The Skagit Valley Herald ran a front-page story on Sunday that finally linked our project with another issue--proposed public (PUD) ownership of the county's electrical system; the first few paragraphs of overview are available online (with the more in-depth section unfortunately limited to subscribers only).
Our local public utility district has pitched its bid to take over the electrical system as a win-win initiative that will cut power bills while also defying Puget Sound Energy's plan to sell itself to Australian investors. Almost as an afterthought, PUD leaders also claimed on several occasions that they would be better supporters of green power as well.
I detailed our doubts on PUD support for green power in a March posting; more recently, we have been attending public forums where we have continued to contrast Puget Sound Energy's proven record on renewable energy with the less-enthusiastic support from government-run utilities, most notably Snohomish County PUD. Almost everyone likes the idea of local renewable energy, but we still don't seem to have convinced the pro-PUD side to grapple with the green power reality--it's not free, and developers don't start projects just based on nice words.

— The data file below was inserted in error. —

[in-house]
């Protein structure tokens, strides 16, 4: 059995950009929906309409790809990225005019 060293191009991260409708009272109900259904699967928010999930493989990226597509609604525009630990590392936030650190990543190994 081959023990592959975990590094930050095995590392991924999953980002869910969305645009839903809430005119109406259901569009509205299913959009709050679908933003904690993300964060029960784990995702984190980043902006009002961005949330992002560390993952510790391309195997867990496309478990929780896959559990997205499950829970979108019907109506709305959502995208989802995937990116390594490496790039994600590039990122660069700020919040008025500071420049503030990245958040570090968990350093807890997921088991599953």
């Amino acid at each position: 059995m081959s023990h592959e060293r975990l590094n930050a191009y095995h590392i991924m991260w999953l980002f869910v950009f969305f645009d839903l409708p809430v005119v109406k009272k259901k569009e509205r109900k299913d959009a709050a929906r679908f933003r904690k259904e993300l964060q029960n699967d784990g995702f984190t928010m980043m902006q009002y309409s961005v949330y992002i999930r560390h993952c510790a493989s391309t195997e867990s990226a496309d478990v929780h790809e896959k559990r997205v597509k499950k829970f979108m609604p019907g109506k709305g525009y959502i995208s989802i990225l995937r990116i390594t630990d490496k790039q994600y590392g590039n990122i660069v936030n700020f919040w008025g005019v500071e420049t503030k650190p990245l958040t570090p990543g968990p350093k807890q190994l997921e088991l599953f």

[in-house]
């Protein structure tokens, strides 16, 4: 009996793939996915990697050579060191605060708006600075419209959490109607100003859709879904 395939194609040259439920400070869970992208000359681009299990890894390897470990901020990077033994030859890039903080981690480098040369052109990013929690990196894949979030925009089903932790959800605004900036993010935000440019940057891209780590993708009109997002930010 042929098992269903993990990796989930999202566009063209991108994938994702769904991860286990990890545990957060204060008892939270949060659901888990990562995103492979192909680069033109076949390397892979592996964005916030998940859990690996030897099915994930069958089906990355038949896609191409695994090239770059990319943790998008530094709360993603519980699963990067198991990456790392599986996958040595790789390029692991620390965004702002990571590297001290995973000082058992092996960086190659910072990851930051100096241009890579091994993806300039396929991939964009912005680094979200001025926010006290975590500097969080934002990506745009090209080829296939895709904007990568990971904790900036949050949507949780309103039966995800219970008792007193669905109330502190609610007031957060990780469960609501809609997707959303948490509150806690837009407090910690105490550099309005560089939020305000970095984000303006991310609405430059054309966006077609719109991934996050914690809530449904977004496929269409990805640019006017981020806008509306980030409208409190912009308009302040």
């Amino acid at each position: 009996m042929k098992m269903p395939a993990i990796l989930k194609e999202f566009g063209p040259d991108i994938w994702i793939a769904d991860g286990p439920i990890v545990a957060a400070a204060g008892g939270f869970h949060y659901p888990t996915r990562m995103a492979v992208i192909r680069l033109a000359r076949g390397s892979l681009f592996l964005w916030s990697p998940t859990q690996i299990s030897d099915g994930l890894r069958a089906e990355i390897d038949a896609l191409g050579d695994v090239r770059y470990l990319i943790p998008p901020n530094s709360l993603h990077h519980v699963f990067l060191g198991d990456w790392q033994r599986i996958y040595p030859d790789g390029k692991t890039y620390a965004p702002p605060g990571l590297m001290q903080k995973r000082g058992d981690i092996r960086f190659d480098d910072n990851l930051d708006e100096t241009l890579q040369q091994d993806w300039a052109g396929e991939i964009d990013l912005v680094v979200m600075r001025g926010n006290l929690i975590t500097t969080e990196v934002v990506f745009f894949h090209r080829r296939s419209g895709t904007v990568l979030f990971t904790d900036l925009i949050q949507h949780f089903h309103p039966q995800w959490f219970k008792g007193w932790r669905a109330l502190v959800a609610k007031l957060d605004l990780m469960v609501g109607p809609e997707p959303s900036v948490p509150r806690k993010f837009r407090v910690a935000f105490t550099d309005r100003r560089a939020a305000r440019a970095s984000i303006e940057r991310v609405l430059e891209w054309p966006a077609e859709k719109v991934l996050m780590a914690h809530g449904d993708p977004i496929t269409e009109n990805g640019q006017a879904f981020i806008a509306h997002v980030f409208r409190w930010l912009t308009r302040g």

Local renewable energy simply does not happen without active, tangible, and bankable utility support. We have been working closely with Puget Sound Energy's green power team for almost a year and a half; they offer a regulator-approved contract that will pay about eight cents for every kilowatt-hour we will produce between now and 2018. This is the sort of support that convinced Shorebank Pacific to make a large loan commitment for our project; only at this level of support can anyone justify investing millions of dollars in a manure digester. For the sake of energy consumers, farmers, and local economies, we hope the Northwest's utilities will all follow PSE's lead and take clear action in support of green power.